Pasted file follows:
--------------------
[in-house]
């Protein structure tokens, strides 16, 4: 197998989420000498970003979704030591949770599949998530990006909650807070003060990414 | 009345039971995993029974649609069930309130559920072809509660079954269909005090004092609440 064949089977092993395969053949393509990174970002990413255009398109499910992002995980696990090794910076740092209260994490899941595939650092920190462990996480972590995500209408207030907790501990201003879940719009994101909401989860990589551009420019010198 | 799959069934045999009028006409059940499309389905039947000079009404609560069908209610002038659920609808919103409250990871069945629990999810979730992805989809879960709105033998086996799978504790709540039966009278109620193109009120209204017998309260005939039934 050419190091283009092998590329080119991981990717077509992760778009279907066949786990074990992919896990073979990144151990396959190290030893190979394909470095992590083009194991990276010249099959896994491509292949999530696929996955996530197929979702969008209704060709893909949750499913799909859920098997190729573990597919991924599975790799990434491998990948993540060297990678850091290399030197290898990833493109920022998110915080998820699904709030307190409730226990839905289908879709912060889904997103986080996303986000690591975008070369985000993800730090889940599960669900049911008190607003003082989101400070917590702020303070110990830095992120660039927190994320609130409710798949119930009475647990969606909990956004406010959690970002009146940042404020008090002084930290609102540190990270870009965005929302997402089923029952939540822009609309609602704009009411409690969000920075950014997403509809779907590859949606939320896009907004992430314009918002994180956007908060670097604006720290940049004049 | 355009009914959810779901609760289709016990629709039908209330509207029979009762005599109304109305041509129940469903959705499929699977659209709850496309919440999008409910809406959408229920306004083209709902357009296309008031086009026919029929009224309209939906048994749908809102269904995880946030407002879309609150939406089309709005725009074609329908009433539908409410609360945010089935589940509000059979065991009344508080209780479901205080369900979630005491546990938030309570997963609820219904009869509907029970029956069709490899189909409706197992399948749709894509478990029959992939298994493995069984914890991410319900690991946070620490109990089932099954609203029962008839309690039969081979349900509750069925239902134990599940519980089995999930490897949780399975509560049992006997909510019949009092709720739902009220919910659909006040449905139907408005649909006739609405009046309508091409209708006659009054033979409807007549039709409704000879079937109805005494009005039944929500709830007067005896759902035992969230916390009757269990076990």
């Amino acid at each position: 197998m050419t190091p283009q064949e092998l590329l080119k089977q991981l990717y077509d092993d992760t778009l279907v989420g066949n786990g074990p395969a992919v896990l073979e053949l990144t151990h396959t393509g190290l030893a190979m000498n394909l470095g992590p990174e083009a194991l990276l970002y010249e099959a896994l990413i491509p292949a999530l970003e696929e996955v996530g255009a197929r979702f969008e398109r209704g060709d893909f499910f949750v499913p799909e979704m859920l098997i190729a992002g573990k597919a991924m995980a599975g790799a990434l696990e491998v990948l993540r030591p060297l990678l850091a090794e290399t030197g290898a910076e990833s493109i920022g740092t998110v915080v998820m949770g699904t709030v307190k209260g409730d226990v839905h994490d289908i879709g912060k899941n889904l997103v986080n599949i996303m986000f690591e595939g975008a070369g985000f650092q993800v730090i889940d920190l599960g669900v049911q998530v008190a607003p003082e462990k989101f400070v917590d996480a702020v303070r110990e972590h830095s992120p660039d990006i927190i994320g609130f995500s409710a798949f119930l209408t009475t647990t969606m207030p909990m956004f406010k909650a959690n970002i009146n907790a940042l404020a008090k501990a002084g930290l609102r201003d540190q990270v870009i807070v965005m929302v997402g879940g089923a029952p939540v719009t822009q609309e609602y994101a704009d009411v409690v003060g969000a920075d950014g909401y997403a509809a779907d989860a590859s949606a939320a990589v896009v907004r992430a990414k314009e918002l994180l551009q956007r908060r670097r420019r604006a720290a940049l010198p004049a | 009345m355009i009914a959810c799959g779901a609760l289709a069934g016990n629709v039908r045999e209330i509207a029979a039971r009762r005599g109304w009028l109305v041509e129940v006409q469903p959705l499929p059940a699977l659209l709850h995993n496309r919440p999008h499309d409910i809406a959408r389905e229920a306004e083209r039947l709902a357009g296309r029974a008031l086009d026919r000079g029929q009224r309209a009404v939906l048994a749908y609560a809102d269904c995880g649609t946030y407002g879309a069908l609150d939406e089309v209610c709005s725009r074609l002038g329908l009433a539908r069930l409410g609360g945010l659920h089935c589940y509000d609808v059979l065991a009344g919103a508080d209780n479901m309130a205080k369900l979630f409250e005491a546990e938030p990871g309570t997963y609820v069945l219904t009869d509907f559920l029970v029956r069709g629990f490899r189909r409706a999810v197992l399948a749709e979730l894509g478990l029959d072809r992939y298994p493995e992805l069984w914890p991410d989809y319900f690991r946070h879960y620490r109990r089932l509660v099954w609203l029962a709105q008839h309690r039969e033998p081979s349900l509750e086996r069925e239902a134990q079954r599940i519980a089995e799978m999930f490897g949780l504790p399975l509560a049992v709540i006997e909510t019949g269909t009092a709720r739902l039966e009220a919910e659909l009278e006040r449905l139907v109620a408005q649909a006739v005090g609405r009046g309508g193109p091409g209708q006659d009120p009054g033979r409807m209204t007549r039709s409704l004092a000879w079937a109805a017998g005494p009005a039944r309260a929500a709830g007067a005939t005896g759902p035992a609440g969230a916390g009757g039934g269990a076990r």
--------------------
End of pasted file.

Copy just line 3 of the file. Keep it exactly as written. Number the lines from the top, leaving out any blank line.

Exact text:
């Amino acid at each position: 197998m050419t190091p283009q064949e092998l590329l080119k089977q991981l990717y077509d092993d992760t778009l279907v989420g066949n786990g074990p395969a992919v896990l073979e053949l990144t151990h396959t393509g190290l030893a190979m000498n394909l470095g992590p990174e083009a194991l990276l970002y010249e099959a896994l990413i491509p292949a999530l970003e696929e996955v996530g255009a197929r979702f969008e398109r209704g060709d893909f499910f949750v499913p799909e979704m859920l098997i190729a992002g573990k597919a991924m995980a599975g790799a990434l696990e491998v990948l993540r030591p060297l990678l850091a090794e290399t030197g290898a910076e990833s493109i920022g740092t998110v915080v998820m949770g699904t709030v307190k209260g409730d226990v839905h994490d289908i879709g912060k899941n889904l997103v986080n599949i996303m986000f690591e595939g975008a070369g985000f650092q993800v730090i889940d920190l599960g669900v049911q998530v008190a607003p003082e462990k989101f400070v917590d996480a702020v303070r110990e972590h830095s992120p660039d990006i927190i994320g609130f995500s409710a798949f119930l209408t009475t647990t969606m207030p909990m956004f406010k909650a959690n970002i009146n907790a940042l404020a008090k501990a002084g930290l609102r201003d540190q990270v870009i807070v965005m929302v997402g879940g089923a029952p939540v719009t822009q609309e609602y994101a704009d009411v409690v003060g969000a920075d950014g909401y997403a509809a779907d989860a590859s949606a939320a990589v896009v907004r992430a990414k314009e918002l994180l551009q956007r908060r670097r420019r604006a720290a940049l010198p004049a | 009345m355009i009914a959810c799959g779901a609760l289709a069934g016990n629709v039908r045999e209330i509207a029979a039971r009762r005599g109304w009028l109305v041509e129940v006409q469903p959705l499929p059940a699977l659209l709850h995993n496309r919440p999008h499309d409910i809406a959408r389905e229920a306004e083209r039947l709902a357009g296309r029974a008031l086009d026919r000079g029929q009224r309209a009404v939906l048994a749908y609560a809102d269904c995880g649609t946030y407002g879309a069908l609150d939406e089309v209610c709005s725009r074609l002038g329908l009433a539908r069930l409410g609360g945010l659920h089935c589940y509000d609808v059979l065991a009344g919103a508080d209780n479901m309130a205080k369900l979630f409250e005491a546990e938030p990871g309570t997963y609820v069945l219904t009869d509907f559920l029970v029956r069709g629990f490899r189909r409706a999810v197992l399948a749709e979730l894509g478990l029959d072809r992939y298994p493995e992805l069984w914890p991410d989809y319900f690991r946070h879960y620490r109990r089932l509660v099954w609203l029962a709105q008839h309690r039969e033998p081979s349900l509750e086996r069925e239902a134990q079954r599940i519980a089995e799978m999930f490897g949780l504790p399975l509560a049992v709540i006997e909510t019949g269909t009092a709720r739902l039966e009220a919910e659909l009278e006040r449905l139907v109620a408005q649909a006739v005090g609405r009046g309508g193109p091409g209708q006659d009120p009054g033979r409807m209204t007549r039709s409704l004092a000879w079937a109805a017998g005494p009005a039944r309260a929500a709830g007067a005939t005896g759902p035992a609440g969230a916390g009757g039934g269990a076990r």